The Young Adventurer - or Tom's Trip Across the Plains
by Horatio Alger
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Adrift in New York. Andy Gordon. Andy Grant's Pluck. Bob Burton. Bound to Rise. Brave and Bold. Cash Boy. Chester Rand. Do and Dare. Driven from Home. Erie Train Boy. Facing the World. Hector's Inheritance. Helping Himself. Herbert Carter's Legacy. In a New World. Jack's Ward. Jed, the Poor House Boy. Julius, the Street Boy. Luke Walton. Making His Way. Only an Irish Boy. Paul, the Peddler. Phil, the Fiddler. Ralph Raymond's Heir. Risen from the Ranks. Sam's Chance. Shifting for Himself. Sink or Swim. Slow and Sure. Store Boy. Strive and Succeed. Strong and Steady. Tin Box. Tom, the Bootblack. Tony, the Tramp. Try and Trust. Young Acrobat. Young Outlaw. Young Salesman.

Price Post-Paid, 35c. each, or any three books for $1.00.







"I wish I could pay off the mortgage on my farm," said Mark Nelson soberly, taking his seat on the left of the fireplace, in the room where his wife and family were assembled.

"Have you paid the interest, Mark?" asked his wife.

"Yes; I paid it this afternoon, and it has stripped me of money completely. I have less than five dollars in my pocketbook toward buying you and the children clothes for the winter."

"Never mind me," said his wife cheerfully. "I am pretty well provided for."

"Why, mother," said Sarah, the oldest daughter, a girl of fourteen; "you haven't had a new dress for a year."

"I have enough to last me till spring, at any rate," said the mother.

"You never buy anything for yourself."

"I don't go in rags, do I?" asked Mrs. Nelson, with a smile.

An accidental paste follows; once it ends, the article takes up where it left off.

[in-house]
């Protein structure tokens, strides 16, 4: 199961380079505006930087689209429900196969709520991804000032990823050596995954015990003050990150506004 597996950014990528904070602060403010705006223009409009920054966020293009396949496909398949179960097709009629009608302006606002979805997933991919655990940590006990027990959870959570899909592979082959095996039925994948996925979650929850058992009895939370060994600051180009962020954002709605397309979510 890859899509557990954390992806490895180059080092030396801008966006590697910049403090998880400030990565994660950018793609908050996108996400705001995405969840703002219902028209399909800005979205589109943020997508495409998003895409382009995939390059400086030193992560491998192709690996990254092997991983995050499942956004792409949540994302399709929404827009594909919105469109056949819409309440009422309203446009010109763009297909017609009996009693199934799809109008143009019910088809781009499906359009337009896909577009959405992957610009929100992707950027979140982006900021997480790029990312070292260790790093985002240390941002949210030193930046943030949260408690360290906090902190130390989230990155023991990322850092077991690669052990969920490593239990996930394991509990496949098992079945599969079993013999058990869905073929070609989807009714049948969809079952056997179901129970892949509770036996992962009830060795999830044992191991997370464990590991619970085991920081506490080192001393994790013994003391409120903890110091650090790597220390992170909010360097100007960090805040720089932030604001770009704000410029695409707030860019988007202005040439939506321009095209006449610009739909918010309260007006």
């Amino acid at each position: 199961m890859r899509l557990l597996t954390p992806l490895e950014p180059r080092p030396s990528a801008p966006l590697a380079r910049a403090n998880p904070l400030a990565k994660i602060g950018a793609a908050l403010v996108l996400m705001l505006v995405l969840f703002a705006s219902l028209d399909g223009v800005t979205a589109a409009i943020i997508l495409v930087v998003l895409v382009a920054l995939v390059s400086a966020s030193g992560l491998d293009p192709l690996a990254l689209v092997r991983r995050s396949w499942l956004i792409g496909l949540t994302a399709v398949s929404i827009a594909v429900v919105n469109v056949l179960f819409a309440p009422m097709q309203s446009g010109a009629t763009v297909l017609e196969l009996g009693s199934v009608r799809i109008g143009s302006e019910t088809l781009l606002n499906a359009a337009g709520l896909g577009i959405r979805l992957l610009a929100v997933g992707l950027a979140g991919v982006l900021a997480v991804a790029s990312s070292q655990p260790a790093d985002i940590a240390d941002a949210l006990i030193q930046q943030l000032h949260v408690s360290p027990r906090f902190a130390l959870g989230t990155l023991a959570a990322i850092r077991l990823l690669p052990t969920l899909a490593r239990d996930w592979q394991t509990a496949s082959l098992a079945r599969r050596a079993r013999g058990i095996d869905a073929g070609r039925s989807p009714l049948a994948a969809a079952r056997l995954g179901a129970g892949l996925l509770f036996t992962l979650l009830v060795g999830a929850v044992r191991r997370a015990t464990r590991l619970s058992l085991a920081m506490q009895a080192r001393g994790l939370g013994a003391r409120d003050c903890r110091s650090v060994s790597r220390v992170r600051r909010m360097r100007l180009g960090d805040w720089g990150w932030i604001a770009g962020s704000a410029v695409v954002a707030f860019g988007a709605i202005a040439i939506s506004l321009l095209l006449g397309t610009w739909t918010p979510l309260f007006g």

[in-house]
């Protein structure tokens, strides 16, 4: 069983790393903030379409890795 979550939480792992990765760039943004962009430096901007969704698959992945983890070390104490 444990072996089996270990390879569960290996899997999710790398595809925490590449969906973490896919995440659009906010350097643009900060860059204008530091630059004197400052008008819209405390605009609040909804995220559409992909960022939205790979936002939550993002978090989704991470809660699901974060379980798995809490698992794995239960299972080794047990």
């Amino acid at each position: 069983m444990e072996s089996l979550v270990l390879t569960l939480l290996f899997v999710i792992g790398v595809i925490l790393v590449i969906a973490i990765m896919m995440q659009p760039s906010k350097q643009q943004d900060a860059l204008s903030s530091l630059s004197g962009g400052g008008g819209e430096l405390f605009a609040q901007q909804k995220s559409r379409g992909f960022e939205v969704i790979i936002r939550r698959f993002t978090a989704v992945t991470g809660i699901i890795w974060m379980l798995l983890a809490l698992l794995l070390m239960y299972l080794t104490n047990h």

Mrs. Nelson had a happy disposition, which led her to accept uncomplainingly, and even cheerfully, the sacrifices which, as the wife of a farmer in poor circumstances, she was compelled to make.

"You are right, Sarah," said Mark Nelson. "Your mother never seems to think of herself. She might have been much better off if she had not married me."

The children did not understand this allusion. They had never been told that their mother had received an offer from Squire Hudson, the wealthiest man in the village, but had chosen instead to marry Mark Nelson, whose only property was a small farm, mortgaged for half its value. Her rejected admirer took the refusal hard, for, as much as it was possible for him, he loved the prettiest girl in the village, as Mary Dale was generally regarded. But Mary knew him to be cold and selfish, and could not make up her mind to marry him. If she had done so, she would now be living in the finest house in the village, with the chance of spending the winter in New York or Boston, instead of drudging in an humble home, where there was indeed enough to eat, but little money for even necessary purposes. She had never regretted her decision. Her husband, though poor, was generally respected and liked, while the squire, though his money procured him a certain degree of consideration, had no near or attached friends.

To Squire Hudson many in the village paid tribute; for he held mortgages on twenty farms and buildings, and was strict in exacting prompt payment of the interest semi-annually. It was he to whom Mark Nelson's farm was mortgaged for two thousand dollars. The mortgage had originally been for fifteen hundred dollars, but five years before it had been increased to two thousand, which represented more than half the sum which it would have fetched, if put up for sale. The interest on this sum amounted to a hundred and twenty dollars a year, which Mark Nelson always found it hard to raise. Could he have retained it in his hands, and devoted it to the use of his family, it would have helped them wonderfully, with Mrs. Nelson's good management.

Tom, the oldest boy, now approaching his sixteenth birthday, looked up from a book he was reading. He was a bright-looking boy, with brown hair, a ruddy complexion, and dark-blue eyes, who looked, and was, frank and manly.

"What is the amount of your interest?" he asked.

"Sixty dollars every half-year, Tom. That is what I paid to Squire Hudson this afternoon. It would have made us very comfortable, if I only could have kept it."

"It would have done you more good than the squire," said Sarah.

"He has more money than he knows what to do with," said her father, almost complainingly. "It seems hard that money should be so unevenly distributed."

"Money is not happiness," said Mrs. Nelson quietly.